Kathy Chavez, President
Denise Romero, Vice-President
Dr. David Schneider, Secretary
Catherine Smith, Member
Kenneth Griego, Member
The Governing Council is comprised of five Valencia County residents with a diverse professional background reflective of the ethnic make-up of the county. These five members constitute the voting membership of the council. In addition there are three ex-officio (nonvoting) members, one who is the school’s principal and two others who are the founders of the School of Dreams Academy.
The Governing Council is responsible for establishing policies, serving as the school’s Board of Finance, and managing the governance structure. Policies formulated by the Council will insure the school runs smoothly, efficiently and insure the protection of the school’s mission, vision, and direction. As the school’s board of finance, the Governing Council has the legal authority to employ personnel, contract for services, and accept and dispense funds. Additionally, the Governing Council ensures that it will act in accord with the school’s governance policies in a manner that assures the voices of the school’s various constituencies are heard. Meetings are held on the first Tuesday of each month. The meetings will take place on the school campus.
Accreditation is designed to help educational institutions boost their ongoing performance efforts for the benefit of their students. AdvancED insists on a relentless pursuit of excellence – for itself and for the institutions it accredits. This ethic of excellence ensures that institutions will find rich benefits from accreditation and that parents can confidently make informed decisions about their children’s education, knowing their child’s school is accredited. Accreditation matters because our students deserve the highest level of educational excellence possible.
Educational institutions that engage in AdvancED Accreditation will:
Students and their parents will:
Professional Learning Community (PLC)
“Educators committed to working collaboratively in ongoing processes of collective inquiry and action research to achieve better results for the students they serve. Professional learning communities operate under the assumption that the key to improved learning for students is continuous job-embedded learning for educators.” Learning by Doing (2006)
What Are Professional Learning Communities?
It has been interesting to observe the growing popularity of the term professional learning community. In fact, the term has become so commonplace and has been used so ambiguously to describe virtually any loose coupling of individuals who share a common interest in education that it is in danger of losing all meaning. This lack of precision is an obstacle to implementing PLC concepts because, as Mike Schmoker observes, “clarity precedes competence.” Thus, we begin with an attempt to clarify our meaning of the term. To those familiar with our past work, this step may seem redundant, but we are convinced that redundancy can be a powerful tool in effective communication, and we prefer redundancy to ambiguity.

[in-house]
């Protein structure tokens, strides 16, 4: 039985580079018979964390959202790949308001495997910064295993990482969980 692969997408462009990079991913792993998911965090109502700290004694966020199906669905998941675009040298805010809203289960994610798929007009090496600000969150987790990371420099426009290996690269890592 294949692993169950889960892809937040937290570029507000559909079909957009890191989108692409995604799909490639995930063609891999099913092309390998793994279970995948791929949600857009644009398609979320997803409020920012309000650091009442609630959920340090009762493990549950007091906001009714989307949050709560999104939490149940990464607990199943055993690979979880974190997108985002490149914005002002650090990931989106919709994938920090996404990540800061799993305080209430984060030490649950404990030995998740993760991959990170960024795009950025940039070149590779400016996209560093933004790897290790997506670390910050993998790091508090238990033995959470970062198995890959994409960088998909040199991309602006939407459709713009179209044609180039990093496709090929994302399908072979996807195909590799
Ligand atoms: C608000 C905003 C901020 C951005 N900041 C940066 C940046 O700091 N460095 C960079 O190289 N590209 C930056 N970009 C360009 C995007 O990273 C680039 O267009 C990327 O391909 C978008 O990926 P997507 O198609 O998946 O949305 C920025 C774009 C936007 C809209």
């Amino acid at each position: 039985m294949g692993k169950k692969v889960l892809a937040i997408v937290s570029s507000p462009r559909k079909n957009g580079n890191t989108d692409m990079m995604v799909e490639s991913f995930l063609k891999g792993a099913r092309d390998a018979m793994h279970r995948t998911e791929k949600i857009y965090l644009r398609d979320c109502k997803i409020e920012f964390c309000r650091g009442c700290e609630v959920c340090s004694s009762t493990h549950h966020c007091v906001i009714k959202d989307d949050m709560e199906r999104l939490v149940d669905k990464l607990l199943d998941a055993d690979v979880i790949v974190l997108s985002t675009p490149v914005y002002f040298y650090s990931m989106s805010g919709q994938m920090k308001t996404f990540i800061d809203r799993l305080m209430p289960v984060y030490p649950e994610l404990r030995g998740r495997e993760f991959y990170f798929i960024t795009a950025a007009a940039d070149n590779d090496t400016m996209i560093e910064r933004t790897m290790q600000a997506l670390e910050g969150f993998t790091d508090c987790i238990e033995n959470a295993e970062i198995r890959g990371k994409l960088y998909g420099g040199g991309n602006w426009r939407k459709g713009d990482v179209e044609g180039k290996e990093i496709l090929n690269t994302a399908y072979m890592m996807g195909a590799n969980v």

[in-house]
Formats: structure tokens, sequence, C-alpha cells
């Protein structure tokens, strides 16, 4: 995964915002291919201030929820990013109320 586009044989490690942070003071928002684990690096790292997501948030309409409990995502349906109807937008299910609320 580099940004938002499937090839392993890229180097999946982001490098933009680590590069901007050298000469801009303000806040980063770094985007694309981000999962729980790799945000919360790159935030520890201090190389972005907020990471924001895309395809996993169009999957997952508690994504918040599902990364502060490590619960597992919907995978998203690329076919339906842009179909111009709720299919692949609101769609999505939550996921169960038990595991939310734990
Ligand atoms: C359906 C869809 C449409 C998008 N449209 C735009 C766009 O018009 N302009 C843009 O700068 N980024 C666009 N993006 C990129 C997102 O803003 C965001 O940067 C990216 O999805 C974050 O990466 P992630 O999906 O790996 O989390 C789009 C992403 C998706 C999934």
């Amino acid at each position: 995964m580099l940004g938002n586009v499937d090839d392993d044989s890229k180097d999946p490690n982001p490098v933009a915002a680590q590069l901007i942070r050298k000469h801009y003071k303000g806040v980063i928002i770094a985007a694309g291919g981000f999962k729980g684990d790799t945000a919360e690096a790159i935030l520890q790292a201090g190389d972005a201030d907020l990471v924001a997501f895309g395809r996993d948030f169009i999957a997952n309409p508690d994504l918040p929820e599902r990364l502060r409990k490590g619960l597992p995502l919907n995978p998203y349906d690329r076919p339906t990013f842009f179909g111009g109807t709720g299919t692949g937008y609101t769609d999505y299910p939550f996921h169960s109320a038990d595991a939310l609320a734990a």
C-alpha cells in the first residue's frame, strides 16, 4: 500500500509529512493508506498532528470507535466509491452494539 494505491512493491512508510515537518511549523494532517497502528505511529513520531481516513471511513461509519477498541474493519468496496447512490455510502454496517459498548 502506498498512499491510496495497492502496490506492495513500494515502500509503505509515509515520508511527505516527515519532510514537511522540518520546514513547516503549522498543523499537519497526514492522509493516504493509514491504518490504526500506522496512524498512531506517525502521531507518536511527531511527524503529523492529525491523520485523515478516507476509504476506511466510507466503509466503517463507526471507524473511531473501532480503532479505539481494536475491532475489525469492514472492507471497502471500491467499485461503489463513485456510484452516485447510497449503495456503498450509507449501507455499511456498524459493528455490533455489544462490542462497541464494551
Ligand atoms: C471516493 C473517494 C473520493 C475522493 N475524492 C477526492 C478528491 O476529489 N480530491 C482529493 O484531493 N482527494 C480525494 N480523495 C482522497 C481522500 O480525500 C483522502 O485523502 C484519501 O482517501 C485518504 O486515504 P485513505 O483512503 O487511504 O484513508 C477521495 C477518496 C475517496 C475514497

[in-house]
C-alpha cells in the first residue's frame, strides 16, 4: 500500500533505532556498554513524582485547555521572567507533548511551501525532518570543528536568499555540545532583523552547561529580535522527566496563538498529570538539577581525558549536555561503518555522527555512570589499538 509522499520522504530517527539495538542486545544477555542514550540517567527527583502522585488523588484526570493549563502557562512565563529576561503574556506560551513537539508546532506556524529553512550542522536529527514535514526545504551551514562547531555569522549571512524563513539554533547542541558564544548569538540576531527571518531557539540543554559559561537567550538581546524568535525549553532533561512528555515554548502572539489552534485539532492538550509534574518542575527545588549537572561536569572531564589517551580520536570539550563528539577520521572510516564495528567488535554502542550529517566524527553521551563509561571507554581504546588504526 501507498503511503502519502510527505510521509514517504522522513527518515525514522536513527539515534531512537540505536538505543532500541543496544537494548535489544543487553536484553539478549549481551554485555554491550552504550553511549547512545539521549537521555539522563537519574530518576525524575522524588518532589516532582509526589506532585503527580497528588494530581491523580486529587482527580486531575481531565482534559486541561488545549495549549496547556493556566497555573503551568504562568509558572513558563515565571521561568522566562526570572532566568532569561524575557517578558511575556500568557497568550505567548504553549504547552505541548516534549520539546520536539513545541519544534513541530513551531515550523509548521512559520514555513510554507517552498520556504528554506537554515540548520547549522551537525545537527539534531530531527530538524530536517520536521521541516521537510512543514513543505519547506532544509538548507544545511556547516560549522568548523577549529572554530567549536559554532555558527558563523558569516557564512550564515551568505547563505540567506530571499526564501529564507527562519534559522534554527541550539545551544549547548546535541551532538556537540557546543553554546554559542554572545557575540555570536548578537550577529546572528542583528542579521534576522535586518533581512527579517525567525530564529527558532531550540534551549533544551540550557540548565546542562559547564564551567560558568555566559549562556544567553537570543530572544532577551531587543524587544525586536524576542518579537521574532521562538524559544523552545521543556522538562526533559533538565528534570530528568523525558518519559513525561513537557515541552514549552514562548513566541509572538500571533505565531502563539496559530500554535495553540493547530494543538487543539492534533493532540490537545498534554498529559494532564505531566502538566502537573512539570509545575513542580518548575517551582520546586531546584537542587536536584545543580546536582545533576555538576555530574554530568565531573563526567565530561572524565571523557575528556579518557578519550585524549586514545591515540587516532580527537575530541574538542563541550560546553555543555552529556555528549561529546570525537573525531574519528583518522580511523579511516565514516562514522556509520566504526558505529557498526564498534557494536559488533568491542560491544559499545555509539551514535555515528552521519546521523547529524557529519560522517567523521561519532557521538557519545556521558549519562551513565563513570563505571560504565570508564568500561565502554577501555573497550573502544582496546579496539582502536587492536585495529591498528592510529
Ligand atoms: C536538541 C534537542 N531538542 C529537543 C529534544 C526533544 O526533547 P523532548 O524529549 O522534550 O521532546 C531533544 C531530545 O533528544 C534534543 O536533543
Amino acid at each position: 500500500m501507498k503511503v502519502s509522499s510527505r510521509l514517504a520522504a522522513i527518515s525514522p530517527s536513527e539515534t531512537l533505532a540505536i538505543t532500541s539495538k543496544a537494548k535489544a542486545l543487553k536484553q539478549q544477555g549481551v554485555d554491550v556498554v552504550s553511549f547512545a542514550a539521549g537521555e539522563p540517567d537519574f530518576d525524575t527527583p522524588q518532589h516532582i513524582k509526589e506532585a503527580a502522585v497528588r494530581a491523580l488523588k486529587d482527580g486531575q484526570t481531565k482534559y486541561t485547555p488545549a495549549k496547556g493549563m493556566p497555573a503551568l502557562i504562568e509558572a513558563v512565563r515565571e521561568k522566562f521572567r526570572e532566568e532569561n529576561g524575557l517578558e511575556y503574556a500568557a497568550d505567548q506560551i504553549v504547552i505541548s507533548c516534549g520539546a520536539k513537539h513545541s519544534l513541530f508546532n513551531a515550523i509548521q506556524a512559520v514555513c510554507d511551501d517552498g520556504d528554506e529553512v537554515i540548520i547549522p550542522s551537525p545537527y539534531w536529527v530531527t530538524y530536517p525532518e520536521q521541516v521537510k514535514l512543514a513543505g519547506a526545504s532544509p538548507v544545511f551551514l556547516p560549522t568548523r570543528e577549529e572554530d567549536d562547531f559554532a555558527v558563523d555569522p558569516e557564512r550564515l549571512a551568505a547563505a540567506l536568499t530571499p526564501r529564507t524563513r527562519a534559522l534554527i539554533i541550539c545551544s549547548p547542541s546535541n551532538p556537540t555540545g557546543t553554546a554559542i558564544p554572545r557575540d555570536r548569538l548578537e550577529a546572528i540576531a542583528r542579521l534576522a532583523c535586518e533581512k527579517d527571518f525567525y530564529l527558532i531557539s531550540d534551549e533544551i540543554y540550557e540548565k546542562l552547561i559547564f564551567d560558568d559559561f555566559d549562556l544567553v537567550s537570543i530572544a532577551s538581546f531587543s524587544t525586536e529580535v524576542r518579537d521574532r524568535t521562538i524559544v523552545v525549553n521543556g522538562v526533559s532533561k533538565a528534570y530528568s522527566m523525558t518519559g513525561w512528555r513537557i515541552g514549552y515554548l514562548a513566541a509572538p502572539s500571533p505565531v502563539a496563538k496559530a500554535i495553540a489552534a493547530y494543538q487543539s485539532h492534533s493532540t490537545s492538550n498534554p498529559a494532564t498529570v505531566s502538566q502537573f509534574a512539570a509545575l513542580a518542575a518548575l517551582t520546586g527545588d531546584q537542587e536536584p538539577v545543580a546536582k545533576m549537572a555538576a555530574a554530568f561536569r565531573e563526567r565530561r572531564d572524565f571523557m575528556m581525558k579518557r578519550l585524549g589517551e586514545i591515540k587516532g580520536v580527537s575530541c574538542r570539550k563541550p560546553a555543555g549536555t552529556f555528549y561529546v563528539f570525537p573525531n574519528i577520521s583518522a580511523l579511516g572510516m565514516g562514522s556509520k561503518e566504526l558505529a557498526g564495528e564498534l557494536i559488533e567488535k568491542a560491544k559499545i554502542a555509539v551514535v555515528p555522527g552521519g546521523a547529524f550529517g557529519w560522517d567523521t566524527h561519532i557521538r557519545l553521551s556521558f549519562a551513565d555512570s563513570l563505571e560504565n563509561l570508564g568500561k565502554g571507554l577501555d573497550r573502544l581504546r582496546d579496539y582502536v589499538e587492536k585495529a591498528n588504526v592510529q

A Focus on Learning
The very essence of a learning community is a focus on and a commitment to the learning of each student. When a school or district functions as a PLC, educators within the organization embrace high levels of learning for all students as both the reason the organization exists and the fundamental responsibility of those who work within it. In order to achieve this purpose, the members of a PLC create and are guided by a clear and compelling vision of what the organization must become in order to help all students learn. They make collective commitments clarifying what each member will do to create such an organization, and they use results-oriented goals to mark their progress. Members work together to clarify exactly what each student must learn, monitor each student’s learning on a timely basis, provide systematic interventions that ensure students receive additional time and support for learning when they struggle, and extend and enrich learning when students have already mastered the intended outcomes.
A corollary assumption is that if the organization is to become more effective in helping all students learn, the adults in the organization must also be continually learning. Therefore, structures are created to ensure staff members engage in job-embedded learning as part of their routine work practices.
There is no ambiguity or hedging regarding this commitment to learning. Whereas many schools operate as if their primary purpose is to ensure that children are taught, PLCs are dedicated to the idea that their organization exists to ensure that all students learn essential knowledge, skills, and dispositions. All the other characteristics of a PLC flow directly from this epic shift in assumptions about the purpose of the school.
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